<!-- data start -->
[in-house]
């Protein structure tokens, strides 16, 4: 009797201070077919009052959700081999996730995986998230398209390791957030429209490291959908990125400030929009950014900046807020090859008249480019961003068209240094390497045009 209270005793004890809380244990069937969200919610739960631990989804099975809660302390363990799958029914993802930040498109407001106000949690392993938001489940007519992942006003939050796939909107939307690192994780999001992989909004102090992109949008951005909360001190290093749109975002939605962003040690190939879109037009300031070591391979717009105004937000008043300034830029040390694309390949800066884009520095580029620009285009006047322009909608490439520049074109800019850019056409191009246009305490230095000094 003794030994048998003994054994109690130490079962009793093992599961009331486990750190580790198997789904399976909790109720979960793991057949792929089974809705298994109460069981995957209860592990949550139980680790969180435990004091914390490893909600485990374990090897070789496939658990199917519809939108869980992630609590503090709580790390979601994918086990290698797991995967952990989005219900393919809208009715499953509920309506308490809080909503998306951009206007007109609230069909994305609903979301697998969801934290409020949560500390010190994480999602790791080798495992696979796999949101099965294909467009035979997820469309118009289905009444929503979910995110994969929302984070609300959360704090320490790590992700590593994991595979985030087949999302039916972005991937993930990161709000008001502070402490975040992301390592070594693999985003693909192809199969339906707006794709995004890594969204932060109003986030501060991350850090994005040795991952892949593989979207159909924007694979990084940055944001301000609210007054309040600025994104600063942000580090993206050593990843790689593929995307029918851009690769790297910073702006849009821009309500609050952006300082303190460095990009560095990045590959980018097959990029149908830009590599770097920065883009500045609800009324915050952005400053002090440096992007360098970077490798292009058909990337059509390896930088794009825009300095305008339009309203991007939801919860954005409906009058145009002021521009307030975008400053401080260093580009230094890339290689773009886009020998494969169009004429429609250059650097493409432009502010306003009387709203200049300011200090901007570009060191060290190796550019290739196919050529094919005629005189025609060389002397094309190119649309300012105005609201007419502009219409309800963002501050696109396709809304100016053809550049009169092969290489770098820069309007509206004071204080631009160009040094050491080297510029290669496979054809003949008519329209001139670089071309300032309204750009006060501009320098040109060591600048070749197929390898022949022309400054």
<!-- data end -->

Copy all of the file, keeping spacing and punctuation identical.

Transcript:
[in-house]
């Protein structure tokens, strides 16, 4: 009797201070077919009052959700081999996730995986998230398209390791957030429209490291959908990125400030929009950014900046807020090859008249480019961003068209240094390497045009 209270005793004890809380244990069937969200919610739960631990989804099975809660302390363990799958029914993802930040498109407001106000949690392993938001489940007519992942006003939050796939909107939307690192994780999001992989909004102090992109949008951005909360001190290093749109975002939605962003040690190939879109037009300031070591391979717009105004937000008043300034830029040390694309390949800066884009520095580029620009285009006047322009909608490439520049074109800019850019056409191009246009305490230095000094 003794030994048998003994054994109690130490079962009793093992599961009331486990750190580790198997789904399976909790109720979960793991057949792929089974809705298994109460069981995957209860592990949550139980680790969180435990004091914390490893909600485990374990090897070789496939658990199917519809939108869980992630609590503090709580790390979601994918086990290698797991995967952990989005219900393919809208009715499953509920309506308490809080909503998306951009206007007109609230069909994305609903979301697998969801934290409020949560500390010190994480999602790791080798495992696979796999949101099965294909467009035979997820469309118009289905009444929503979910995110994969929302984070609300959360704090320490790590992700590593994991595979985030087949999302039916972005991937993930990161709000008001502070402490975040992301390592070594693999985003693909192809199969339906707006794709995004890594969204932060109003986030501060991350850090994005040795991952892949593989979207159909924007694979990084940055944001301000609210007054309040600025994104600063942000580090993206050593990843790689593929995307029918851009690769790297910073702006849009821009309500609050952006300082303190460095990009560095990045590959980018097959990029149908830009590599770097920065883009500045609800009324915050952005400053002090440096992007360098970077490798292009058909990337059509390896930088794009825009300095305008339009309203991007939801919860954005409906009058145009002021521009307030975008400053401080260093580009230094890339290689773009886009020998494969169009004429429609250059650097493409432009502010306003009387709203200049300011200090901007570009060191060290190796550019290739196919050529094919005629005189025609060389002397094309190119649309300012105005609201007419502009219409309800963002501050696109396709809304100016053809550049009169092969290489770098820069309007509206004071204080631009160009040094050491080297510029290669496979054809003949008519329209001139670089071309300032309204750009006060501009320098040109060591600048070749197929390898022949022309400054």